Superman: Earth One Vol. 3
The follow-up to the NEW YORK TIMES #1 bestselling graphic novels SUPERMAN: EARTH ONE VOL. 1 and 2 is here! Written by J. Michael Straczynski with art by Ardian Syaf, SUPERMAN: EARTH ONE VOL. 3 follows a young Clark Kent as he continues his journey toward becoming the World's Greatest Super Hero.
DC Collectibles Bombshells Supergirl Statue
Are you a fan of Kara Zor-El? Supergirl looks like a pinup girl from the 1940s and 1950s! Statue is sculpted by artist Tim Miller. She sure looks happy! Sculpted by artist Tim Miller, the DC Comics Bombshells Supergirl Statue stands a little over 10 1/2-inches tall, with a look inspired by the pinup girls of the 1940s and 1950s. If you're a Supergirl reader or fan of the Kara Zor-El, you must add this amazing cold-cast porcelain statue to your collection! Ages 15 and up.
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Cover date: January 2009
"Thy Kingdom Come: Magog the Real Me" (sic)
Writer: Peter J. Tomasi
Penciller: Fernando Pasarin
Inker: Mick Gray
Reviewed by: Neal Bailey
They work to divert the course of the river and succeed, with Gog's help, after attempting to do it on their own.
They find the militiamen and attack them, taking out a semi filled with pills they're using to poison the water.
Magog readies himself to kill two of the villains, but is stopped by his teammates. They begin to debate, but Gog turns the men into water, purifying the stream with them and ending the poison.
Magog hears a transmission from his old unit. Learning that they are in trouble, he runs to their aid, to Gog's pleasure. He finds them dead, and he takes them down, thinking of the things that motivated him to be a soldier and how these men helped him when he was originally infected.
Magog hunts down his other teammates, and attacks their captors by shooting out their knees. One of his teammates initially thinks him the devil, until he reveals his identity. Magog orders all of the men with injured legs into a pit and leaves them to die, taking dogtags.
Gog changes the river's course one last time to a safer path, and Magog washes away the blood, having learned a lesson about war.
Story - 5: Awesome character work in the latter half, and a great character piece for Magog. A fine example of human brutality, straight down to skeleton hand guy. Well worth the price of admission, and a good companion piece for the JSA story.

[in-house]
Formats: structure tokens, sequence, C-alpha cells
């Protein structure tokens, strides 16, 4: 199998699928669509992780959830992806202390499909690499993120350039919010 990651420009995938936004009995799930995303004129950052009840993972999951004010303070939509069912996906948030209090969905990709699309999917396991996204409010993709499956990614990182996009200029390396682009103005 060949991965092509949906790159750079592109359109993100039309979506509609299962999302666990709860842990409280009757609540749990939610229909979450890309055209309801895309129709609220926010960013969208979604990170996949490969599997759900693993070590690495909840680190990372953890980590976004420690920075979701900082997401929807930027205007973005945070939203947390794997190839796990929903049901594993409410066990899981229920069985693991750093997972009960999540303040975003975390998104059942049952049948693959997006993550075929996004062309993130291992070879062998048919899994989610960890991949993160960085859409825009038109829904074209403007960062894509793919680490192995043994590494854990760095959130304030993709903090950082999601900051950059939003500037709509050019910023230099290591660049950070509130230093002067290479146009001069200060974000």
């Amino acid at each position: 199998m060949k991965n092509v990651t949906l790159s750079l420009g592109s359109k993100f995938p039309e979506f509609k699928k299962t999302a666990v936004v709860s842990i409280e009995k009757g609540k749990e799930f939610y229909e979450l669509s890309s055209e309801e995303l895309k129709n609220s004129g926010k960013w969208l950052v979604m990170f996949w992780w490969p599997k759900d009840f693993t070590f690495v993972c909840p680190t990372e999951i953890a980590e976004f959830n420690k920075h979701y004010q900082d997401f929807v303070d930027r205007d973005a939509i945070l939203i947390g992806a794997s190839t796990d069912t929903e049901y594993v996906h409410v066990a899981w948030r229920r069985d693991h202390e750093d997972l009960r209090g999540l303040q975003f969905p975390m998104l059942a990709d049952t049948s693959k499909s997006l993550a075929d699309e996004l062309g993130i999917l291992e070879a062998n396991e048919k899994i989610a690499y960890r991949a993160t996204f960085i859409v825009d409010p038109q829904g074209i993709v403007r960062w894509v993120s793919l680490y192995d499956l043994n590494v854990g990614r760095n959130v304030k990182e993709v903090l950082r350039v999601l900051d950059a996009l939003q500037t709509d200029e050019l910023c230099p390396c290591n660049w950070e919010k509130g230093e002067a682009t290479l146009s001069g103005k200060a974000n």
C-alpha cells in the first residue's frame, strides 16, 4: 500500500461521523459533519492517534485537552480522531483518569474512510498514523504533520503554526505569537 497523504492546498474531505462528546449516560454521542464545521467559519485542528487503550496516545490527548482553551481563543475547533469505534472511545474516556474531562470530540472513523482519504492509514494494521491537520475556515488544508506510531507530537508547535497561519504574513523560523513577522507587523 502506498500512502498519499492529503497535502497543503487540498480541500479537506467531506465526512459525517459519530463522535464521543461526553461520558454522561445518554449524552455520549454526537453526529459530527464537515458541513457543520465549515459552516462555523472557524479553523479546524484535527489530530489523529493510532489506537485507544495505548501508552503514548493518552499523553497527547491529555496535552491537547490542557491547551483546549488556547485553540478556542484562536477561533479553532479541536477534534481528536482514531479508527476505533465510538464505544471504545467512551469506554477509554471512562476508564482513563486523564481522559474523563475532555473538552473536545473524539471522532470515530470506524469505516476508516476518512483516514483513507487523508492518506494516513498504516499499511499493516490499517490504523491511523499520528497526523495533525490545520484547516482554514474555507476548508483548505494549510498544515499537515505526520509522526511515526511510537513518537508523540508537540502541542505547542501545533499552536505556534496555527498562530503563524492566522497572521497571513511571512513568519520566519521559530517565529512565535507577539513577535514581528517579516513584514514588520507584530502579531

It can be argued that these aren't necessary to understand the larger story. This is true. They're still really great character work, at least so far, and I'm enjoying the heck out of them.
Art - 5: It's darned hard to convey just how creepy the man with the skeleton arm was to me, but it's one of those panels you just remember. Absolutely creepy. Beyond that, it follows the thematic, epic bent of the entire Gog story so far, and all of the characters and action are distinct and strong. Very enjoyable work.
Cover Art - 4: The character is very well done, but the lighting is very pink, it throws off the work, unfortunately. But not enough to take its exemplary work from it, quite a good cover.
Cover Art (Alternate) - 5: Now THAT is a cool image. Magog stepping from the fires of the destruction he's just sown. It's a statement about the story, and a compelling piece of imagery. Really cool.
Writer: Geoff Johns
Art: Scott Kolins
We see the origin of Starman, how he grew up schizophrenic and with gravity powers and entered the Legion. We learn that he killed a man in self-defense and was voted out of the Legion, and joined them in the Legion of Three Worlds adventure, where his suit was turned into a map of the multiverse, given that he can open up portals between universes.
He tells his doctor that he needs to do something he doesn't want to, and asks her for a shovel and a job recommendation.
Story - 4: Despite the fact that this is a rehash of all the information we already know and a small history, it still pops with character. That's what's cool about Geoff Johns. He can tell a story that's already been told and still make it pop, adding in his own coolness. Other artists would do well to learn from that, honestly.
Starman is a compelling figure as Johns has presented him, and this builds my anticipation for just what the heck it is he has to do, along with making him sympathetic in his insanity.
Art - 3: Good, and it accomplishes the story, but there were times that I didn't know which Legion was which, and other times where things were a bit rough hewn. I'm not sure if it's the artist's style or if it was rushed. Too small a sample to be sure though, honestly.
Check out the Comic Index Lists for the complete list of Superman-related comics published in 2009.